Hypothetical Answer #1

I should not have to answer any questions about my work.

Art should speak for itself. This is mainly true however, there are many instances where revelation is necessary or informs appreciation. When I visit a museum, for example, I often let a piece beckon me: if it is not engaging enough on its own why should I bother to walk over to investigate? Knowing something about the picture plane or the history of African-American quilts or whatever, allows me to see more and therefore, admire more. Knowledge can only enhance beauty and interest. Even an auto-didact has something to say about her process, subject matter, or choices; it is not a question of being traditionally educated or being especially articulate. Conversely, if a work can only be understood through exposition  there is a problem; but talking about art cannot in any way spoil it because, in fact, it ultimately must stand on its own.

Architectural color design is, of course, different than painting or sculpture or theater even. First, the impact of the architectural scale is magnified; the effects of the colors must be known by the designer, and often communicated, particularly if the selection is atypical. Sometimes I have to convince clients that my choice is the best because they can only envision what they have seen before, for example. Second, in the case of a public or commercial space (by the way, any exterior is public space), I must account for the general public to some degree and/or am dealing with multiple decision-makers whom I must corral  into some kind of consensus. If an artist can say nothing about her work at all one of two things is happening: she feels superior or has no clue (see below). Feelings of superiority stem from insecurity; in other words, the artist might be discovered.

Hypothetical Answer #2

I don’t know why I make the choices I do.

Everyone knows the adage about the proportion of perspiration to inspiration. Saying that the spirit moves you (a term I use occasionally) or that you are channeling some creative flow  is hooey. I would argue that inspiration (like intuition) is just the instantaneous cataloguing of knowledge that outputs a unique solution. Further, what we call the transcendent is really the nexus where pattern meets surprise. Humans are attracted to and actually require pattern. The repetition of known relationships (shape, color, sound progression, etc.) binds us to an artwork but the point at where the pattern diverges is what transports us. We call this the spirit. Yesterday I went to the de Young to see a survey of African American art of the South. I stared at a (mostly) turquoise and brown paisley quilt from Gee’s Bend, Alabama. It basically repeated, with tiny bits of purple, green and stripes thrown in. All the piecing was askew from ninety degrees just a touch. I wanted to throw myself on the ground before it and declare, Sweet Jesus, it was that beautiful. And I am Jewish.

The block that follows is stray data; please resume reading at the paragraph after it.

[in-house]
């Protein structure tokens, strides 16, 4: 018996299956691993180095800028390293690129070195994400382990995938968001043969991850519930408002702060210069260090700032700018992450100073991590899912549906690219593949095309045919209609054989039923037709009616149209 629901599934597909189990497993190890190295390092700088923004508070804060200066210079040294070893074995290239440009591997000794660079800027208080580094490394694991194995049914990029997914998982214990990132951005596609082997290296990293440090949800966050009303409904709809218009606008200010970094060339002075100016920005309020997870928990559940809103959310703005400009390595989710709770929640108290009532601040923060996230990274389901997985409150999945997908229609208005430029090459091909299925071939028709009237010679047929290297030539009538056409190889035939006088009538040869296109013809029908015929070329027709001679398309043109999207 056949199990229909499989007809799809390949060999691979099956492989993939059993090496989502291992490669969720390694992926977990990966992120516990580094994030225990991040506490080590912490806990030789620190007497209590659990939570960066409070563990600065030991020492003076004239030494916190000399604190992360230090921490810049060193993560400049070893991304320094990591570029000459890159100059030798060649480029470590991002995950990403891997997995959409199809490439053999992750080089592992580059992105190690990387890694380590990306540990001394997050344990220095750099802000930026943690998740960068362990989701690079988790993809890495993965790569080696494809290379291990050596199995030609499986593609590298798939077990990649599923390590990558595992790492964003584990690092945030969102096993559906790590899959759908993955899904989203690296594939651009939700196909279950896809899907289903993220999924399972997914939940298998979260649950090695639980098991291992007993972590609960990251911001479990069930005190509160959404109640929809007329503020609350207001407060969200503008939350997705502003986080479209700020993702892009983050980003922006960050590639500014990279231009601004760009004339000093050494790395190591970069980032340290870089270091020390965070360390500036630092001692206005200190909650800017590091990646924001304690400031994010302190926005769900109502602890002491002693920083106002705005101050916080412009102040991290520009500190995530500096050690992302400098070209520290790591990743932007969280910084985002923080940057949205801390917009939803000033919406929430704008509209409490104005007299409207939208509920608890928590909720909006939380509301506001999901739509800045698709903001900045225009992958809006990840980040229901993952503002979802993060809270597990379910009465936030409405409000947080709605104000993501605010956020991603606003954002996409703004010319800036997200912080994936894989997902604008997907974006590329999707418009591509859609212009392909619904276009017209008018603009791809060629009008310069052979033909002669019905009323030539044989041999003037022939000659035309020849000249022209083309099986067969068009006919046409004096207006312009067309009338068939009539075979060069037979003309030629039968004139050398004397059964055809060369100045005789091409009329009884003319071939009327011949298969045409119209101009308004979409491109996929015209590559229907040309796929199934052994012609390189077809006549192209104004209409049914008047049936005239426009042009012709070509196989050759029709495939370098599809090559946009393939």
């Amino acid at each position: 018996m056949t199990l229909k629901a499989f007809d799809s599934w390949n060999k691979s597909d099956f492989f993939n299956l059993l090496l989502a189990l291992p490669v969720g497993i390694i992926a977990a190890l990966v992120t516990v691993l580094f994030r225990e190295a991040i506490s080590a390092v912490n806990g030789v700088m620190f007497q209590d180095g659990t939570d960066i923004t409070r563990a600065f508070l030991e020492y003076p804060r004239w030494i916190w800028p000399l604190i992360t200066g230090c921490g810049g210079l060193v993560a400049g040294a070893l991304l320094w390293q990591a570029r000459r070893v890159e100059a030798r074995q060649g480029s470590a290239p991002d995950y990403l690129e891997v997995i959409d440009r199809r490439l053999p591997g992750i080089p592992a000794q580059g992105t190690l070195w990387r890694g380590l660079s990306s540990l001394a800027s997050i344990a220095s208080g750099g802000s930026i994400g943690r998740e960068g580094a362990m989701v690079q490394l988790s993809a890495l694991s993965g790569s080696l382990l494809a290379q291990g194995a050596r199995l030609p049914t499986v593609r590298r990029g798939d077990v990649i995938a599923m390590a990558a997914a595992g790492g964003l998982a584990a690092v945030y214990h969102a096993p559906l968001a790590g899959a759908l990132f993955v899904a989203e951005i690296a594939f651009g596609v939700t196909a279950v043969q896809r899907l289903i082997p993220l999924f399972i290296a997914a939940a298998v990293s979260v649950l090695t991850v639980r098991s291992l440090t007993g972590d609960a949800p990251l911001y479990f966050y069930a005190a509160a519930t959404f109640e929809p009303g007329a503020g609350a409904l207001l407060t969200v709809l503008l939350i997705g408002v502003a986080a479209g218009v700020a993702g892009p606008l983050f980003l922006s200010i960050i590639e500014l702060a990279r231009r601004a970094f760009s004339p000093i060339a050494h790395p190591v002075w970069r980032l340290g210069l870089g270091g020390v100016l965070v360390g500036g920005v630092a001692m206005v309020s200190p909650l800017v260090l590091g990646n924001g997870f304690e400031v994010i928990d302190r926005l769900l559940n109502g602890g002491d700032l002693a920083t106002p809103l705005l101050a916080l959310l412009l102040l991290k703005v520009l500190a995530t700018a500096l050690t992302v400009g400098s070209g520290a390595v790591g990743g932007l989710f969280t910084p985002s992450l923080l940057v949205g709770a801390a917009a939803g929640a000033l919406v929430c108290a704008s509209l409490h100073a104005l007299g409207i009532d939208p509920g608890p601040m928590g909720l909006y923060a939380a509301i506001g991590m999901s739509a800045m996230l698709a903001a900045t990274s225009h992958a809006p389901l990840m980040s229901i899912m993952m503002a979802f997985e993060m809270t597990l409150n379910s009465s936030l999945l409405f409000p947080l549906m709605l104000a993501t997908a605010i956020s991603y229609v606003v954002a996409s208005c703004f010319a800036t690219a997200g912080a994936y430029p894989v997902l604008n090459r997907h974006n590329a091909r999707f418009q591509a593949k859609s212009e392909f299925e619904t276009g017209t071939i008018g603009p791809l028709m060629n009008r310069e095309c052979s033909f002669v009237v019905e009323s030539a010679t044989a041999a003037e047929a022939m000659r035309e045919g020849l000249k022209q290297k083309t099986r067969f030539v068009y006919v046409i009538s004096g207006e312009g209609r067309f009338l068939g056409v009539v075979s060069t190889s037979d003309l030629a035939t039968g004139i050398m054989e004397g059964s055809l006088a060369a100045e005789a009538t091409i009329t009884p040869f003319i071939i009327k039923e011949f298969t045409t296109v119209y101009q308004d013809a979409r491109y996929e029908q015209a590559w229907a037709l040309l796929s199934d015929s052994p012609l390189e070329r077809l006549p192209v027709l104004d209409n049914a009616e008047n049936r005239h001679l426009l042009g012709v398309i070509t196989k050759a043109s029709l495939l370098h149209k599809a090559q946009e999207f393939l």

Think of how ten authors can have the same command of a language yet come up with original sentences.   An artist who practices well his craft has integrated the requirement of originality (i.e. divergence from pattern): this  quality is present in his “catalogue,” along with color, form, effect, etc. Creative flow is the connection an artist might have to physical principles (e.g. color theory as it relates to the human eye/brain) or to universal consciousness (e.g. evolution of color and human response).

I am not saying that artwork should be explained away until the ineffable is snuffed out. It is worth noting that  even though I throw around the word “ineffable,” I see that quality too, as a retrieval of universal or physical attributes, just like inspiration. A response can be  as simple as “I like dogs” or “blue transforms me.” You will not find an accomplished artist in any medium who has nothing to say about his or her work. Someone who refuses to answer thus cannot be considered an artist.

Hypothetical Answer # 3

I make the same choices all the time.

This is perhaps the worst of the three answers and surely underpins the other two. I came after same colorist again a couple days ago for a fairly simple 1940s stucco house. The beauty of the building was its unusually graceful profile and rustic hand troweling. There was a typical single window in the middle of the house over the garage that had thinner casing and two little columns inset in the sashes, which were also on the slender side.  He wanted the same ornate treatment of the minimal woodwork, which he regularly uses, even though the house had nary any trim in proportion to the  body. Likewise he wanted to call out the frame and panel of the garage. An exterior in San Francisco is like a painting:  it is essentially a two-dimensional plane because most of our houses are attached.  His fussiness, where every single detail is highlighted,  detracted from what is beautiful about this house.